Our pension and insurance companies in the years after the reforms did not earn any other reputation than the reputation of scammers and robbers, who at any moment dissolve in the global space with our money. Their services are used either exclusively by “their own”, or in the most extreme case, for example, when the law requires it, as with mandatory insurance.
Old age will not find me at home?
But besides, we must not forget that in Russia the poor too often have to pay for the rich, skillfully knocking out all possible benefits for themselves, up to transferring the business to offshore. For some reason, even the free parking spaces in the center of Moscow go primarily to the cars of the coolest brands.
The prospect of remaining in old age without a livelihood actually threatens almost three-quarters of the country's population. And these are not some expert assessments, but the accumulation of opinions of the citizens themselves, revealed as a result of a survey conducted by the Sberbank Non-State Pension Fund, actually a bank, albeit a commercial one, but quite state-owned in terms of capital.
The aging population of the country is frankly frightened by the fact that raising pensions does not actually outstrip actual inflation, but rather lags behind it. Indeed, for the older generation, the main expenses are payments for communal services, food and medicine, which are becoming more expensive than anything else. In addition, due to truly epoch-making changes in the pension sector in Russia, many of its citizens of pre-retirement age have practically lost their last chance of digging up at least something significantly more than what the state can still give them.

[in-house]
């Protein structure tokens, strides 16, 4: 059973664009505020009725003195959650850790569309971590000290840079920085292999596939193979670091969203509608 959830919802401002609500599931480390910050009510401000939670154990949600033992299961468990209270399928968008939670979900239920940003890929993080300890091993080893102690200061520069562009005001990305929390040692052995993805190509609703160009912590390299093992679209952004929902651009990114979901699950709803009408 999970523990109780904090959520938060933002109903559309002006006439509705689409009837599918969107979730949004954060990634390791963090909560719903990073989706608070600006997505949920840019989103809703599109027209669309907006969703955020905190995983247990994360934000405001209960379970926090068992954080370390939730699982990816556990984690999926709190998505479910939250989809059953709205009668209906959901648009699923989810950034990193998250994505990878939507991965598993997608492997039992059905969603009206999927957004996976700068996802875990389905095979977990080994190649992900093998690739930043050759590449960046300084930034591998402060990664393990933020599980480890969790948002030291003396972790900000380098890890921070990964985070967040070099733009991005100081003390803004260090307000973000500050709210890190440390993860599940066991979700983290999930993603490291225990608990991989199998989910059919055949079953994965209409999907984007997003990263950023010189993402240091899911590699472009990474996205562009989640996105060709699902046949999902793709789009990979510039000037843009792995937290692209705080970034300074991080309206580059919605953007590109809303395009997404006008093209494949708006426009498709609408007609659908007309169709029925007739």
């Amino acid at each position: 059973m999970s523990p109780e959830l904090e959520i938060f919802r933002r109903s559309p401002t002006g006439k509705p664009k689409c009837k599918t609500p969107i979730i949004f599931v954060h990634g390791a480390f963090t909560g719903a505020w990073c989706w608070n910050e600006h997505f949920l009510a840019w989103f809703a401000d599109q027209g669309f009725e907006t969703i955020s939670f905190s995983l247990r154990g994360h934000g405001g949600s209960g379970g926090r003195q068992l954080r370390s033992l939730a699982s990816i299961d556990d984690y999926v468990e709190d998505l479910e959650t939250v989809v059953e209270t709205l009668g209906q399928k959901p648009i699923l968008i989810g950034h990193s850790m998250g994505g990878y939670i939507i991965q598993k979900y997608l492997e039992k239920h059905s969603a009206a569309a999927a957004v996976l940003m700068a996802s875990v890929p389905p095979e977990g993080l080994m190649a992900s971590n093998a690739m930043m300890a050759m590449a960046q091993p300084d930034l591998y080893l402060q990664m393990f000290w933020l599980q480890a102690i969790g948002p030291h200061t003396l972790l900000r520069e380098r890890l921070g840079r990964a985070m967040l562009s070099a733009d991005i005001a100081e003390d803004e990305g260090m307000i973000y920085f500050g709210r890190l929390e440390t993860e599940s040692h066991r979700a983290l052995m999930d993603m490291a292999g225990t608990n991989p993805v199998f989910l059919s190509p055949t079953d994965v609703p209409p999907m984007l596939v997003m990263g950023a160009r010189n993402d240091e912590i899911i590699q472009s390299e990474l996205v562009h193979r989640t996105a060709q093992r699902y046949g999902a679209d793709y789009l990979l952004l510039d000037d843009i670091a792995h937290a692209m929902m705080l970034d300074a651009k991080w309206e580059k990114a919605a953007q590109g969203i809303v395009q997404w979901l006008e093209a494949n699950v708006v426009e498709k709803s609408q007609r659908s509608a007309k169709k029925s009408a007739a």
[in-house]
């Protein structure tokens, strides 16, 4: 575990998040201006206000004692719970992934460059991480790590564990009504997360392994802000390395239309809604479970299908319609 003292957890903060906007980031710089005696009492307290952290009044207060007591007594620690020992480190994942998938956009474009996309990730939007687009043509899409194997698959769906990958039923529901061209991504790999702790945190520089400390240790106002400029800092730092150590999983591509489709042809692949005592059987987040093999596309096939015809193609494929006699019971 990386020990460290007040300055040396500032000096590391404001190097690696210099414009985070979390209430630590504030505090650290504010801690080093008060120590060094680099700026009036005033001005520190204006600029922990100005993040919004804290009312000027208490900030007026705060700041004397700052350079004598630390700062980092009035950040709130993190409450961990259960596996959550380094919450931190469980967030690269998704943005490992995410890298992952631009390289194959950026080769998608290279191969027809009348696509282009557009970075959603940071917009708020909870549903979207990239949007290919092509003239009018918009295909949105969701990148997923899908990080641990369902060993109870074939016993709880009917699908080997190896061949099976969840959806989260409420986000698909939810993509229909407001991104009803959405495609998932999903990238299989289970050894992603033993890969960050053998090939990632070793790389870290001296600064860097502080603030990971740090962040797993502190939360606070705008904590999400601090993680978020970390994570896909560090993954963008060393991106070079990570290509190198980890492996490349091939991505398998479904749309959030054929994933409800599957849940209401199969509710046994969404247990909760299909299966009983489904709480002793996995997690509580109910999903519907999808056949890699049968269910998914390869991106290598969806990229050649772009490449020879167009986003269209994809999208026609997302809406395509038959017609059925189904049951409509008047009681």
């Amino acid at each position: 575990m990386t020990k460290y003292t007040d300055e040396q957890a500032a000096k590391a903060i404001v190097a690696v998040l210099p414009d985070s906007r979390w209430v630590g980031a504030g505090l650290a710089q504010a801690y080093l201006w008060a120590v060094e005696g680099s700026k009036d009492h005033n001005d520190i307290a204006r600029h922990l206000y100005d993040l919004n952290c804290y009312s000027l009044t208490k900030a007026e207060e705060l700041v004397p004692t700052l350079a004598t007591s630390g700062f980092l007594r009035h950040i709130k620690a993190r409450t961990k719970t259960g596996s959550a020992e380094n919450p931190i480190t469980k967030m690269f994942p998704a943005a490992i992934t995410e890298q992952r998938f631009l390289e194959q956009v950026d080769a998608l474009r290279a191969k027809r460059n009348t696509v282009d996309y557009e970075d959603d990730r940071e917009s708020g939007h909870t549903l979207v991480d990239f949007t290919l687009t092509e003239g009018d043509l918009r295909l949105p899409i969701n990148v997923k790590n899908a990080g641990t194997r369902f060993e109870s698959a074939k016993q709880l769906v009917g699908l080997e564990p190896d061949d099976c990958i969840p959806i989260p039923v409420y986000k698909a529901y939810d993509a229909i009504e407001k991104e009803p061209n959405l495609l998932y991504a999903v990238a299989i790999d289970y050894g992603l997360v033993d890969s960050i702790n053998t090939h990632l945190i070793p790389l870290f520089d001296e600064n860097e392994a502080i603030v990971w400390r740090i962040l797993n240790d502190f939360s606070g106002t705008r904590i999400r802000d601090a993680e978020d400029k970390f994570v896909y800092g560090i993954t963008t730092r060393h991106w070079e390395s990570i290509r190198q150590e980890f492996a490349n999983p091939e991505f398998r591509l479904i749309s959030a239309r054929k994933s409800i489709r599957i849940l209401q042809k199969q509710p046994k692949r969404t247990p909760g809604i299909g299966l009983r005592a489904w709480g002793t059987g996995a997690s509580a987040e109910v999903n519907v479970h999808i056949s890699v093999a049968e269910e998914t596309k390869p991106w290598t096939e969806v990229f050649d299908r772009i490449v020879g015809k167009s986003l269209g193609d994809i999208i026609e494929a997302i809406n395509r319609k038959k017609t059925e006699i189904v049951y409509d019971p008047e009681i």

So, hard pessimism in assessing their own financial prospects was noted in 72,8% of respondents. It is characteristic that in the regions people feel much more confident than in relatively prosperous cities. Moscow, with its high salaries and living standards in this regard, is generally the leader in terms of negative levels. 75% of the capital's residents are worried and worried about their financial well-being in their declining years.
At the same time, only 13,8% of the Sberbank NPFs surveyed over the past 10–20 years have put aside funds for old age. It will be more accurate to say that they were able to afford such a luxury as long-term savings. However, almost a quarter of the survey participants, 24,8%, expressed regret that they did not make savings. However, such regrets alone do not mean at all that all these 24,8% had real opportunities to make any significant savings.
It will be very difficult to break the negative trend, especially given the openly predatory pension reform. All pathetic attempts to somehow soften the blow from her are now doomed to failure, but even for some reason they are shyly postponed. This happened with the new deduction system, which was initially advertised in connection with the availability of state guarantees and as a chance to independently manage deductions for old age. But then they did not even include the government in the work plan for 2020. Maybe the new government will return?